So I do agree with Bernard that the history of the first I-16 in Spain being grey, is a fake news.
   I do also agree with Massimo, that the photo of the silver 7 in Manchuria is a fake, as the star is in the wrong position for the period.
   But looking for I-16 I happened by chance to find what could be the original photo of number 7:

  It is taken from the authoritative Jane’s all the world aircraft for 1938, page 236c.
   So we have another possibility, a captured airplane, and in that case the band on the tail could be black.
   I am still not completely convinced that it is not a retouched photo, as it does not show typical nationalist markings, but it makes more sense than the other two options.
   About the Bocharov body, while the gruesome story of a dismembered body parachuted is true, the body was shown to the international press and you can still find in Internet the photos of the case and of the body, the remnants belonged to the Italian pilot Primo Gibelli.
 
   Primo Gibelli aka José Antonio Galarza had an incredible life, and was the first Italian to receive the title of Hero of the Soviet Union.
   If you are interested in  this episode of the Spanish Civil War, I suggest to read “El macabro cajón. La verdad sobre el derribo y muerte de Primo Gibelli” by Rafael Permuy López, in Treinta y seis relatos de la guerra del 36, 2006, pages 321-338.
   Not everything is clear, but the dismembered body was the result of an airplane crash, more than of human actions.
   You can find online information at the site : http://www.buscameenelciclodelavida.com/2014/11/primo-gibelli.html
   And about grey I-16 I could find only a couple of profiles, representing an I-16 during the Khasan lake battles, but no photos.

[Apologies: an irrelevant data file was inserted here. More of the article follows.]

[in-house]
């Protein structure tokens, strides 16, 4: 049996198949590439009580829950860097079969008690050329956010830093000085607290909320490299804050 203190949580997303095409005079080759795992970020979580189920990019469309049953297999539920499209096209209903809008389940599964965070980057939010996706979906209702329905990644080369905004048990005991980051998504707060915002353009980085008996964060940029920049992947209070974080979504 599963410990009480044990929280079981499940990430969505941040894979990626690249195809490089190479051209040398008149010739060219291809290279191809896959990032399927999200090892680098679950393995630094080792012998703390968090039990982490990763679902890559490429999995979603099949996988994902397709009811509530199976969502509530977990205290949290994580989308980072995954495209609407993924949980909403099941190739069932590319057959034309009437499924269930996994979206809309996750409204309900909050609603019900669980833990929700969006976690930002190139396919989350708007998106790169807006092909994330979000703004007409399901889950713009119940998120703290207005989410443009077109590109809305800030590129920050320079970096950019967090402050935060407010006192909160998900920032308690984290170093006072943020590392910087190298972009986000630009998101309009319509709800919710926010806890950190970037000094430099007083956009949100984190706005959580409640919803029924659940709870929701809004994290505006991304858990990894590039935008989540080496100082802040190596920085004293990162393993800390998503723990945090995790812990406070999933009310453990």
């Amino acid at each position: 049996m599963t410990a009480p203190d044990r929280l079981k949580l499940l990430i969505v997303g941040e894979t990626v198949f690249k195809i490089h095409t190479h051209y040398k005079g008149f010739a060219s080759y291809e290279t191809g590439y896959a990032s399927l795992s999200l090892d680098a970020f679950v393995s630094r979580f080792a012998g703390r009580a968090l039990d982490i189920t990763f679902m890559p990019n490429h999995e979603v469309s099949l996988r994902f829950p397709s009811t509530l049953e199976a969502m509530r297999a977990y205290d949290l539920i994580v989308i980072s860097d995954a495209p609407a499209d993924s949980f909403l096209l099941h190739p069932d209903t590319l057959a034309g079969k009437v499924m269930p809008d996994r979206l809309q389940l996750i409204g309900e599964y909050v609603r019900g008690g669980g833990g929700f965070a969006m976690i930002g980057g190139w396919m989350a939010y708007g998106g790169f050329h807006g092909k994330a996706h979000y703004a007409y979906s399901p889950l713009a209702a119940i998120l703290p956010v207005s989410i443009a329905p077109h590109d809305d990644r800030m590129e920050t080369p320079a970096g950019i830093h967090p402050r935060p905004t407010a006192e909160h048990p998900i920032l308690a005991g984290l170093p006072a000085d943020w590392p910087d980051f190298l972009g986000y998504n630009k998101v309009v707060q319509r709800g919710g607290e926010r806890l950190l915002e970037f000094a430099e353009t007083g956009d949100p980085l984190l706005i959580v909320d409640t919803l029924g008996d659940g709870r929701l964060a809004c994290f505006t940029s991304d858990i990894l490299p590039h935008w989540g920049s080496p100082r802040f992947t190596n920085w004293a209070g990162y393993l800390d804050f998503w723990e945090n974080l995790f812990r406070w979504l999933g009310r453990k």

But Polikarpov I-16 are decidely beautiful!
Regards
Daniele
  


« Last Edit: January 05, 2019, 04:17:26 PM by righidan » Logged

Daniele
Massimo Tessitori
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« Reply #7 on: January 05, 2019, 06:40:18 PM »

Hi Daniele,
thank you for sharing the result of your research about this plane.
So, it looks possible that this plane was fully repainted by Nationalists. But I have to say that these markings are very atypical. Having to repaint it all, why haven't them introduced their standard markings and white rudder with S. Andrew's crosses? Why have they painted a number 7 as if it was an operative plane?  I think that we should look for known prewar photos of Soviet prototypes or aerobatic teams to see if it could be an adaptation of one of them.
The story of Gibelli is very crude, I wonder if Bocharov had the same destiny or there was some confusion between their names.
The silver I-16 n.5 used  on lake Hasan is very interesting, I hope that some photo will emerge on this subject.
Regards
Massimo